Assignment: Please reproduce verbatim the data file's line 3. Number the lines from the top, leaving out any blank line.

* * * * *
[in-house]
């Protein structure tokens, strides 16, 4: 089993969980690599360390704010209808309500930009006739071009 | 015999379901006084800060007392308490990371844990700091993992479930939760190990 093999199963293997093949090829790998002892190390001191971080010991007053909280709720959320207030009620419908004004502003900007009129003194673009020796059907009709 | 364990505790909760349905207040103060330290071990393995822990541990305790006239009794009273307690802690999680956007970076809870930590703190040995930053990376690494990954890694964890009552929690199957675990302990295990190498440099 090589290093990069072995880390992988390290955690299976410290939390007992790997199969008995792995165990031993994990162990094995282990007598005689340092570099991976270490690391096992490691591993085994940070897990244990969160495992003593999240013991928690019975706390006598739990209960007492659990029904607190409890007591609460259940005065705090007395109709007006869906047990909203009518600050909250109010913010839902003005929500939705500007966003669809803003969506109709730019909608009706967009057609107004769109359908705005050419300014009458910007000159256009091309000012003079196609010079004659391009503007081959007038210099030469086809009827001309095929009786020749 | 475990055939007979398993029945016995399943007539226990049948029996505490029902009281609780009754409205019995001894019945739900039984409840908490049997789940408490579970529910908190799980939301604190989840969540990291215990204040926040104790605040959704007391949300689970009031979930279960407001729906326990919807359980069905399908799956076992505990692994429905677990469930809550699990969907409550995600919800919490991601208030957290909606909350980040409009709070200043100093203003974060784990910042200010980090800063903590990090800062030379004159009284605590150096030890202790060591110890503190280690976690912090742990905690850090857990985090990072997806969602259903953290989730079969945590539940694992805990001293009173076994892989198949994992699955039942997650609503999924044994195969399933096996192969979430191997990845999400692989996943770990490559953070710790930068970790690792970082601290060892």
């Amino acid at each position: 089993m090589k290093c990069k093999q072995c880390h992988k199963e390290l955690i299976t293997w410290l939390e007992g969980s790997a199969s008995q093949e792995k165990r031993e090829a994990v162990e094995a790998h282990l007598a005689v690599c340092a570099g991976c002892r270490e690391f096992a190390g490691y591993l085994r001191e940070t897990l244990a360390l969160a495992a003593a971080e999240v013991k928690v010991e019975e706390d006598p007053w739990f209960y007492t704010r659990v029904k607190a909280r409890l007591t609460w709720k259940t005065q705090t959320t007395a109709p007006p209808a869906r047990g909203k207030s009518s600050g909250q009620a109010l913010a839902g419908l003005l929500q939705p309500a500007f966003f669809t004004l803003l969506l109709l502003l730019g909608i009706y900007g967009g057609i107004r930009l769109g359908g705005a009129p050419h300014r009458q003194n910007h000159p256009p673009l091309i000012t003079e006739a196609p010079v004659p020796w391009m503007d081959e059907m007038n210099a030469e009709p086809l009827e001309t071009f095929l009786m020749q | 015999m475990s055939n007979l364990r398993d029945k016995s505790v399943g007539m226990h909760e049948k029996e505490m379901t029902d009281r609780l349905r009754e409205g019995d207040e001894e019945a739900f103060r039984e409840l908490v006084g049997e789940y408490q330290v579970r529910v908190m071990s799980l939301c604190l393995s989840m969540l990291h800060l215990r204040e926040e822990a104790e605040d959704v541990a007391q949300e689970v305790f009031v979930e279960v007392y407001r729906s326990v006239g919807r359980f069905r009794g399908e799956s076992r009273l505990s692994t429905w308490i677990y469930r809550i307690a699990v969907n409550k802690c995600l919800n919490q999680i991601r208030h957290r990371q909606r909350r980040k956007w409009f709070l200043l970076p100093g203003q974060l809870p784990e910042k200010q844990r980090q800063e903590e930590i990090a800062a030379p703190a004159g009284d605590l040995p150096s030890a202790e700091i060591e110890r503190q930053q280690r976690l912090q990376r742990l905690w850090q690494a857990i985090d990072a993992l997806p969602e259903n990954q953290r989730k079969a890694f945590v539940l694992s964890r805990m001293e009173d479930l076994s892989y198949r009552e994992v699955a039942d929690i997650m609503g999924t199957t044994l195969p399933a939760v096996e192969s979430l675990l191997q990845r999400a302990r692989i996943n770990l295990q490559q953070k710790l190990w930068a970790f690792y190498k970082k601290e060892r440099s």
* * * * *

């Amino acid at each position: 089993m090589k290093c990069k093999q072995c880390h992988k199963e390290l955690i299976t293997w410290l939390e007992g969980s790997a199969s008995q093949e792995k165990r031993e090829a994990v162990e094995a790998h282990l007598a005689v690599c340092a570099g991976c002892r270490e690391f096992a190390g490691y591993l085994r001191e940070t897990l244990a360390l969160a495992a003593a971080e999240v013991k928690v010991e019975e706390d006598p007053w739990f209960y007492t704010r659990v029904k607190a909280r409890l007591t609460w709720k259940t005065q705090t959320t007395a109709p007006p209808a869906r047990g909203k207030s009518s600050g909250q009620a109010l913010a839902g419908l003005l929500q939705p309500a500007f966003f669809t004004l803003l969506l109709l502003l730019g909608i009706y900007g967009g057609i107004r930009l769109g359908g705005a009129p050419h300014r009458q003194n910007h000159p256009p673009l091309i000012t003079e006739a196609p010079v004659p020796w391009m503007d081959e059907m007038n210099a030469e009709p086809l009827e001309t071009f095929l009786m020749q | 015999m475990s055939n007979l364990r398993d029945k016995s505790v399943g007539m226990h909760e049948k029996e505490m379901t029902d009281r609780l349905r009754e409205g019995d207040e001894e019945a739900f103060r039984e409840l908490v006084g049997e789940y408490q330290v579970r529910v908190m071990s799980l939301c604190l393995s989840m969540l990291h800060l215990r204040e926040e822990a104790e605040d959704v541990a007391q949300e689970v305790f009031v979930e279960v007392y407001r729906s326990v006239g919807r359980f069905r009794g399908e799956s076992r009273l505990s692994t429905w308490i677990y469930r809550i307690a699990v969907n409550k802690c995600l919800n919490q999680i991601r208030h957290r990371q909606r909350r980040k956007w409009f709070l200043l970076p100093g203003q974060l809870p784990e910042k200010q844990r980090q800063e903590e930590i990090a800062a030379p703190a004159g009284d605590l040995p150096s030890a202790e700091i060591e110890r503190q930053q280690r976690l912090q990376r742990l905690w850090q690494a857990i985090d990072a993992l997806p969602e259903n990954q953290r989730k079969a890694f945590v539940l694992s964890r805990m001293e009173d479930l076994s892989y198949r009552e994992v699955a039942d929690i997650m609503g999924t199957t044994l195969p399933a939760v096996e192969s979430l675990l191997q990845r999400a302990r692989i996943n770990l295990q490559q953070k710790l190990w930068a970790f690792y190498k970082k601290e060892r440099s």